Journal of General Internal Medicine

, Volume 26, Issue 10, pp 1175–1182

Depression and Medication Adherence in the Treatment of Chronic Diseases in the United States: A Meta-Analysis

  • Jerry L. Grenard
  • Brett A. Munjas
  • John L. Adams
  • Marika Suttorp
  • Margaret Maglione
  • Elizabeth A. McGlynn
  • Walid F. Gellad
Reviews

DOI: 10.1007/s11606-011-1704-y

Cite this article as:
Grenard, J.L., Munjas, B.A., Adams, J.L. et al. J GEN INTERN MED (2011) 26: 1175. doi:10.1007/s11606-011-1704-y

Abstract

Objective

To conduct a meta-analysis of the association between depression and medication adherence among patients with chronic diseases. Poor medication adherence may result in worse outcomes and higher costs than if patients fully adhere to their medication regimens.

Data Sources

We searched the PubMed and PsycINFO databases, conducted forward searches for articles that cited major review articles, and examined the reference lists of relevant articles.

Study Eligibility Criteria, Participants, and Interventions

We included studies on adults in the United States that reported bivariate relationships between depression and medication adherence. We excluded studies on special populations (e.g., substance abusers) that were not representative of the general adult population with chronic diseases, studies on certain diseases (e.g., HIV) that required special adherence protocols, and studies on interventions for medication adherence.

Study Appraisal and Synthesis Methods

Data abstracted included the study population, the protocol, measures of depression and adherence, and the quantitative association between depression and medication adherence. Synthesis of the data followed established statistical procedures for meta-analysis.

Results

The estimated odds of a depressed patient being non-adherent are 1.76 times the odds of a non-depressed patient, across 31 studies and 18,245 participants. The association was similar across disease types but was not as strong among studies that used pharmacy records compared to self-report and electronic cap measures.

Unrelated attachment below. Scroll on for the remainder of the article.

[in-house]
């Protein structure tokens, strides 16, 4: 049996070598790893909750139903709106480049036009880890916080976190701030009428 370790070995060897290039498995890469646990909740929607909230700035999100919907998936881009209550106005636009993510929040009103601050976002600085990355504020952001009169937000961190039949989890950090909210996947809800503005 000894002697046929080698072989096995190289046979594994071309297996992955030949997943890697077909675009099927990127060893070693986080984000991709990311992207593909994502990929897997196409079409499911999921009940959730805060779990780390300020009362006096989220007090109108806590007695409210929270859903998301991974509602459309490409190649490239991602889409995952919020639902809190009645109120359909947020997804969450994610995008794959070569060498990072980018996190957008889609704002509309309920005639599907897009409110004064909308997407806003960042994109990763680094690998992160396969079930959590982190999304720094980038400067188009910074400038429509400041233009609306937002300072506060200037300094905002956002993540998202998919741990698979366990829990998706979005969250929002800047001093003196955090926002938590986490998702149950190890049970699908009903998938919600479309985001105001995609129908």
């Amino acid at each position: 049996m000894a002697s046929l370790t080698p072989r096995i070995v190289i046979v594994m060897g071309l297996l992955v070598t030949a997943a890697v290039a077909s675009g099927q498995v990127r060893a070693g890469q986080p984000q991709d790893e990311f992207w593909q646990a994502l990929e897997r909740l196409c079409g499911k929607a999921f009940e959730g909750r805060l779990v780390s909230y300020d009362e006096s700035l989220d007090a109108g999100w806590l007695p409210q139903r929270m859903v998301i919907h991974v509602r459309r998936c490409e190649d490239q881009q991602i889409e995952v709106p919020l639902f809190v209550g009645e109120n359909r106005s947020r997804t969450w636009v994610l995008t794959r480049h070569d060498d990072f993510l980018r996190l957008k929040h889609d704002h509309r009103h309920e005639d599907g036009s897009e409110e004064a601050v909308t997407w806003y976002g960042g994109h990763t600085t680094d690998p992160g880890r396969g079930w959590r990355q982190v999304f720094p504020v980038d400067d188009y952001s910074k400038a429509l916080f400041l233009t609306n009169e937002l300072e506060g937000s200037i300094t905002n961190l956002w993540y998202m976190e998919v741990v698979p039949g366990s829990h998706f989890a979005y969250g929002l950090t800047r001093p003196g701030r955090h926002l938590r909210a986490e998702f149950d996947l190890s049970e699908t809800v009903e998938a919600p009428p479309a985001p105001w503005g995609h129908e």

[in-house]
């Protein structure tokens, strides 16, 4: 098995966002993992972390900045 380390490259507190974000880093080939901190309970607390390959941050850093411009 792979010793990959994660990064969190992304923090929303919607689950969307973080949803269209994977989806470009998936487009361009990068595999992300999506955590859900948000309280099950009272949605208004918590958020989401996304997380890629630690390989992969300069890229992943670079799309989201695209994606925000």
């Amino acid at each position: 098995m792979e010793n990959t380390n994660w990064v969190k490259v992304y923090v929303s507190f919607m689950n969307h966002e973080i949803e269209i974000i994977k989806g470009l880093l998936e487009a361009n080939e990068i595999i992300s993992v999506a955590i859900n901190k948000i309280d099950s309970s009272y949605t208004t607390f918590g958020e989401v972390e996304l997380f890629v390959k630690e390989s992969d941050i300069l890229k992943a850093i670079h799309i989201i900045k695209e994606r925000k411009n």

Limitations

The meta-analysis results are correlations limiting causal inferences, and there is some heterogeneity among the studies in participant characteristics, diseases studied, and methods used.

Conclusions

This analysis provides evidence that depression is associated with poor adherence to medication across a range of chronic diseases, and we find a new potential effect of adherence measurement type on this relationship. Although this study cannot assess causality, it supports the importance that must be placed on depression in studies that assess adherence and attempt to improve it.

KEY WORDS

depressionadherencechronic diseasemeta-analysis

Supplementary material

11606_2011_1704_MOESM1_ESM.doc (24 kb)
ESM 1Appendix 1. (DOC 23.5 kb)
11606_2011_1704_MOESM2_ESM.doc (107 kb)
ESM 2Appendix 2. (DOC 107 kb)

Copyright information

© Society of General Internal Medicine 2011

Authors and Affiliations

  • Jerry L. Grenard
    • 1
  • Brett A. Munjas
    • 2
  • John L. Adams
    • 2
  • Marika Suttorp
    • 2
  • Margaret Maglione
    • 2
  • Elizabeth A. McGlynn
    • 3
  • Walid F. Gellad
    • 2
    • 4
    • 5
  1. 1.School of Community and Global HealthClaremont Graduate UniversitySan DimasUSA
  2. 2.RAND CorporationSanta MonicaUSA
  3. 3.Kaiser Permanente Center for Effectiveness and Safety ResearchPasadenaUSA
  4. 4.VA Pittsburgh Healthcare System and the Center for Health Equity Research and PromotionPittsburghUSA
  5. 5.University of Pittsburgh School of MedicinePittsburghUSA